Be it ever so gimcrack, no hell like home

Boca del Lupo crams Karen Hines' "Crawlspace" into Granville's Fishbowl Theatre

Hines and her roomie share "condo-alternative." Photo: Gary Mulcahy

Boca del Lupo’s newest performance space, the Fishbowl on Granville Island, looks to be about 400 ft2 – just about the size of “the smallest house in Toronto” that actress/authoress Karen Hines chose for her entrée into the charmed circle of homeownership.

For her tragi-comic monologue on the existential perils of Canada’s overheated metro property markets, Hines has fitted out the performance space much the way an up-and-coming hipster might furnish an entry-level “condo-alternative.” Hassocks, faux fur, battery-powered fake candles, Pottery Barn geegaws.

As the 20-odd spectators file in, Hines’ shy amauniensis, Studio 58 intern Lili Robinson, seats us on the assorted thrift shop chairs, benches and throw pillows lining the room. She offers us each a complimentary shot of vodka. We’re going to need it for the harrowing tale to come.

But so far everyone’s still blithely chatting. Only Hines herself avoids all eye contact, glowering at one end of the room behind a plank table strewn with papers and gooseneck lamps. Prim in a grey business dress and square-framed specs. Blood-red lipstick. At her elbow, a bottle of Stolichnaya, ¾ full.

Her cellphone rings (with an unnervingly human cry) to call us to order. She begins calmly – even dotingly – with a description of the charming little “coach house” she bought in a gentrifying neighbourhood. Bamboo floors, hand-cut slate tiles, lots of phone and cable jacks, set back from the road.

For her seller, a sweet old widow, it was a “passion project,” according to the handsome (Buddhist!) broker who conveyed it to Hines with the written assurance (in clipped realtor orthography) that “EVRTHG HS BN DN.”

Sure, the $30K down payment has swallowed up the cumulative life savings of Hines’ struggling-artist income. And, sure, the mortgage costs twice her previous rent. But, then, she’ll be able to break even by subletting half the year while she’s away on gigs – a textbook case of what she now recognises as “artist math.”

Piecemeal she learns how much remains to be DN. The “coach house” is actually no more than a shoddily refurbished garage. Roof tiles fly away, faux wood lintels snap, drains leak.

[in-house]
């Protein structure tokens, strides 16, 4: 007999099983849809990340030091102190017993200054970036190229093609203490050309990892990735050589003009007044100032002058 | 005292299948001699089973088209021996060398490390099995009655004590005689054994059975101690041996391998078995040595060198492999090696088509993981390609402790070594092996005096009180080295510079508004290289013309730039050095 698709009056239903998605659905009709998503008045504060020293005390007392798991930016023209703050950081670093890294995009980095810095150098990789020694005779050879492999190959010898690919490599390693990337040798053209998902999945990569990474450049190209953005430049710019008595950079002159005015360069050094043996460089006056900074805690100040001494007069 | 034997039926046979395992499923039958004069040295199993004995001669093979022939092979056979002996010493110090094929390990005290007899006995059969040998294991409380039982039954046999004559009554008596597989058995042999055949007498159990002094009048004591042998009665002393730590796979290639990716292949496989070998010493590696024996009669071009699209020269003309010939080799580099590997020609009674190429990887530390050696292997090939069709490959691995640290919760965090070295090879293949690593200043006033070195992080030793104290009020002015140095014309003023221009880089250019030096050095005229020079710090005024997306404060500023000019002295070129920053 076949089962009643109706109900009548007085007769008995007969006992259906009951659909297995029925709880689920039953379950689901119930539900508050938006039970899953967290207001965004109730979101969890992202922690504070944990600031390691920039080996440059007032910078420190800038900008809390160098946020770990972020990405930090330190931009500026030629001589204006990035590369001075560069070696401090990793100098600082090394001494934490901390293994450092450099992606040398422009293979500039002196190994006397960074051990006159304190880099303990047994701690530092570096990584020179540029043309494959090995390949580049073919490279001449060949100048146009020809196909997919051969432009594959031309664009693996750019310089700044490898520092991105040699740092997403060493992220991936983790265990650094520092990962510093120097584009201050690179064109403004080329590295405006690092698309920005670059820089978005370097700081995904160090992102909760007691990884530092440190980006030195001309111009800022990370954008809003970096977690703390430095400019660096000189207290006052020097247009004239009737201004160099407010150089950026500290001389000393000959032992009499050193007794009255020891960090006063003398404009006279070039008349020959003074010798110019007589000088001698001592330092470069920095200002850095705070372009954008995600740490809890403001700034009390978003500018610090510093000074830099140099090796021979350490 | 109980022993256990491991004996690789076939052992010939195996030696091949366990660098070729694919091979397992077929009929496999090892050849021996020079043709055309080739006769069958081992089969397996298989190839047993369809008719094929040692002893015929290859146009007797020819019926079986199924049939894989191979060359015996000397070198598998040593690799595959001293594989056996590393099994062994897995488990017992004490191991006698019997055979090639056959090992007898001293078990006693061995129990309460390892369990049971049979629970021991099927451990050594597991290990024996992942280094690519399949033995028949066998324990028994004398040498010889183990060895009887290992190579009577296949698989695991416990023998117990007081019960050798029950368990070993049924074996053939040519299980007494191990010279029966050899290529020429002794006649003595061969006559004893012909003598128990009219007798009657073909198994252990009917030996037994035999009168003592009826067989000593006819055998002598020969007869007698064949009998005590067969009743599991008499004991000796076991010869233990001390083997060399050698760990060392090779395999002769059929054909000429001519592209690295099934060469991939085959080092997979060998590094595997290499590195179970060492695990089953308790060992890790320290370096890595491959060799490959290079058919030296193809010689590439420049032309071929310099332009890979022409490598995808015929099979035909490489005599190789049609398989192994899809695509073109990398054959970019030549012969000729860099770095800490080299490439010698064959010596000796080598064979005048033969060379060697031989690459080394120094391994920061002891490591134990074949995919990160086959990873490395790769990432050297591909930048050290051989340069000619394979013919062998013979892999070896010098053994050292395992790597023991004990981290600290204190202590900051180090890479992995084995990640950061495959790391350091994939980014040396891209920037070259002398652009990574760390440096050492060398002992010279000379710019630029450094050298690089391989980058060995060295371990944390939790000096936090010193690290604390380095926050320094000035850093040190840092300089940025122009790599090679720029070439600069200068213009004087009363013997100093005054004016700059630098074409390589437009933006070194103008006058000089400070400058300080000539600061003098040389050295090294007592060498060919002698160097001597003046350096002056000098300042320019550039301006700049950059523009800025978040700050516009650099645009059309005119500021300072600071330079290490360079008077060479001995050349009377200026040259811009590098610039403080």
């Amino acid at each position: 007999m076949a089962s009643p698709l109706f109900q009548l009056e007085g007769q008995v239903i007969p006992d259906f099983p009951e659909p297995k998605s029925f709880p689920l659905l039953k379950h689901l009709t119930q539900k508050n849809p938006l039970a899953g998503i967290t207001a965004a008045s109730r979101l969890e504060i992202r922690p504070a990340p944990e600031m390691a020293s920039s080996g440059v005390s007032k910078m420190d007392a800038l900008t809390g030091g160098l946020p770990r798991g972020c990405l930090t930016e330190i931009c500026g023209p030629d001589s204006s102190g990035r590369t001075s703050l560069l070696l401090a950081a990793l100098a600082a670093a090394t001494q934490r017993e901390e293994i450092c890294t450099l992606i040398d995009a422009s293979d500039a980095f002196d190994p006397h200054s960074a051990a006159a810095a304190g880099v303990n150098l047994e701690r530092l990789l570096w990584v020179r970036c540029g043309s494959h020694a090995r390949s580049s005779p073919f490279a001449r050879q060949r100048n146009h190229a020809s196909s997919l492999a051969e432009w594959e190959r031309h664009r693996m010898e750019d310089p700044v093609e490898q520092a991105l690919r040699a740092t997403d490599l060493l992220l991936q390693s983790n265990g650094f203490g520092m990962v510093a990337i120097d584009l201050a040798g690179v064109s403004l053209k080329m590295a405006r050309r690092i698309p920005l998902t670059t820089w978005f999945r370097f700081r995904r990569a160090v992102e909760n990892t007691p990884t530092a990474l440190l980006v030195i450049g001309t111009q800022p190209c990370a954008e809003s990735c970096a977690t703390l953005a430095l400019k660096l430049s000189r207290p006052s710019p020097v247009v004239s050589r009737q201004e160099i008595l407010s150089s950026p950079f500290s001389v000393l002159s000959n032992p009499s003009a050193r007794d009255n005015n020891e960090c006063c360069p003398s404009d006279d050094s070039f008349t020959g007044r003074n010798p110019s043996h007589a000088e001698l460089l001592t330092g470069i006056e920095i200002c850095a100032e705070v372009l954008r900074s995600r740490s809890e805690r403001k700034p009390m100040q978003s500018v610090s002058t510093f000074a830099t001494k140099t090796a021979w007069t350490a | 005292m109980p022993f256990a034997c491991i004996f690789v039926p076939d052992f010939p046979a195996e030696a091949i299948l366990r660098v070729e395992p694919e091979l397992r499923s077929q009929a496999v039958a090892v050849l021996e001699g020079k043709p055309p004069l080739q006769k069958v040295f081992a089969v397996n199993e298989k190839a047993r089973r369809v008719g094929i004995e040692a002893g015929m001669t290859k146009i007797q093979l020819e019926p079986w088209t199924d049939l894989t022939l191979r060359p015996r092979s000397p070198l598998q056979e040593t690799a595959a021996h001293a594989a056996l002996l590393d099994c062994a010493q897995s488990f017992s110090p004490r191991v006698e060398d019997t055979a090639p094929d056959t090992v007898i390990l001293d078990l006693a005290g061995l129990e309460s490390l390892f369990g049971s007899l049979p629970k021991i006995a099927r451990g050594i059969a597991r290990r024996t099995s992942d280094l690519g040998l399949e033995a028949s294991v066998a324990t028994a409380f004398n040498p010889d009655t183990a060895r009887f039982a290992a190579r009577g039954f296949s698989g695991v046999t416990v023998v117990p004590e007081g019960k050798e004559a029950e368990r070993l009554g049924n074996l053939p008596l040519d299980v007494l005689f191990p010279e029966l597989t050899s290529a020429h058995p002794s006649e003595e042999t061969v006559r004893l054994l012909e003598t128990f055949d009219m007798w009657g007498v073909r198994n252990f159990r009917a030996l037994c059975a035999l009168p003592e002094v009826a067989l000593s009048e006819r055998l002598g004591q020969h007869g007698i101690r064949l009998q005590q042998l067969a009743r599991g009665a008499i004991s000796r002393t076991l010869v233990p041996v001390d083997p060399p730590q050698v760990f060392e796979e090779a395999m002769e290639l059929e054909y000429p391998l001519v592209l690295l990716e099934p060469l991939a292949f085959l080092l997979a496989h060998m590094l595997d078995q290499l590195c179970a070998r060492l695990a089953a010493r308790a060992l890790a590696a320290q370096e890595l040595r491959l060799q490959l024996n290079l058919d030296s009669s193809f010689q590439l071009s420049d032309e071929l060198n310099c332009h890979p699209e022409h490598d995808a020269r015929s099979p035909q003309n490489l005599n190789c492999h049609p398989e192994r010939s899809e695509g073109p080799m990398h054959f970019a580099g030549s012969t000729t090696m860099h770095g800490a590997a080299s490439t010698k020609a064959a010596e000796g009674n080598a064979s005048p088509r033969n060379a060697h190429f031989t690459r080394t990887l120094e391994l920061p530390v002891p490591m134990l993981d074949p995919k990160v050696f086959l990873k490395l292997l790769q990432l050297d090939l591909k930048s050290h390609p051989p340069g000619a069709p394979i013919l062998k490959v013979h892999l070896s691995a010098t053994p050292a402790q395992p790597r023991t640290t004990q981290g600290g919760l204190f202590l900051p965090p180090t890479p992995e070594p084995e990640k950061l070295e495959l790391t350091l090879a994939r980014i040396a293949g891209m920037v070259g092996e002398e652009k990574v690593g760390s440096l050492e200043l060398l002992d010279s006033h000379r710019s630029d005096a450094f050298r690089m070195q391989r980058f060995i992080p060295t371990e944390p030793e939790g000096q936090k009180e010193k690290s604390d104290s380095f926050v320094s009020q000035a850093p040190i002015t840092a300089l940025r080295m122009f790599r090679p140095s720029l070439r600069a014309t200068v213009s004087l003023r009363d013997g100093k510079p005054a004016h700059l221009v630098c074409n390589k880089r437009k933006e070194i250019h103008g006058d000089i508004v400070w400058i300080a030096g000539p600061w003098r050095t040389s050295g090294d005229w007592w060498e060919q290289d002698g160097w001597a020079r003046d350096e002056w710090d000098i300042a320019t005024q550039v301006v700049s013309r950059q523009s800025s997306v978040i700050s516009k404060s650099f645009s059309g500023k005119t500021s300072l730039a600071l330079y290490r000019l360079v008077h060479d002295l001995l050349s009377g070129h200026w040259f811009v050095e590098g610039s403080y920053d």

And then the rear wall of her washer/dryer closet drops off into her backyard neighbour’s garden. Whereupon she discovers that this cubby – the only storage space in the house – actually hangs two feet over her property line.

The account of cascading woes grows ever more manic with each new double-shot of Stolichnaya. Shedding any lingering diffidence, Hines now “holds [us] with [her] glittering eye,” like the Ancient Mariner. Younger audience members – aspiring homeowners? – listen wide-eyed “like a three years’ child.”

But the woman beside me, veteran real estate journalist Susan M Boyce, barks appreciative laughter at each new outrage. In 20 years on this beat, she’s seen it all and the whole sad hegira rings dismally true.

By this point, Hines has given up on actually attempting to live in the “coach house.” She just wants to fix the manifest flaws and tart up the place for quick resale. She’s not out to “flip” it, as she now realizes her seller and broker had done to her. But she hopes to “stage” it so that it’s “anodyne” enough for any potential buyer.

Which launches her into the meretricious world of Ikea/Pottery Barn décor. In the process, she runs up more than her initial down-payment in credit card debt, so that she now has “negative equity” in the house. This makes her feel “worth less than nothing.”

Too demoralized to land artistic work anymore, she considers a turn to “hooking.” That’s when she calls an intermission – for herself, not for us. She adjourns to the bathroom, sobs loudly through the door. When she returns, she lies that she’d just had to answer a phone call.

Whereas in fact – as she later avers – she’d just dropped a hit of acid, purportedly the only way she’s able to get through Act II, the Saga of the Stench.

It starts as just a little nostril-tickling whiff – forgotten laundry? A mouse trapped in the crawlspace under her floorboards?

But, instead of dissipating, as promised by her realtor, it swells and grows over a period of sweltering summer months to become an engulfing miasma of Death – “the opposite of aroma therapy” – prompting the bleakest existential ruminations. “There is a rhythm at play. Something elemental, with a dark heart.”

At last, after refusals by many pricey contractors, she finds someone – a friend of a friend – willing and able to tunnel into the sealed off crawl space and extricate the corpse. A large adult raccoon, they think. Hard to tell for sure, since by then it had turned to a putrid jelly.

Still, Hines can’t stop speculating on how the raccoon met its end. Did it [or ‘he,’ she decides] deliberately choose her crawlspace as a mausoleum after a long and venturesome life? Or just crawl in and get trapped there to starve, freeze, thaw and stink?

Either way, she imputes to it [‘him’] a kind of ascension once she finally manages to sell off the “coach house.” His animal soul rises up to gaze in benign detachment over the whole gentrifying precinct – realtors, flippers, laneway vermin and all.

She invites us to celebrate this apotheosis through a shrine she’s assembled from a bit of taxidermy and some Pottery Barn candles.

And Hines herself soars right alongside him, in spirit at least, even though she’s left with “less than nothing. In nothingness, I am free. In my freedom I am home.”

By her calculation, she’ll be paying off the cumulative debt of the little yellow house for the next 72 years. Help her out by booking a ticket from Boca del Lupo. The show runs through February 18th.


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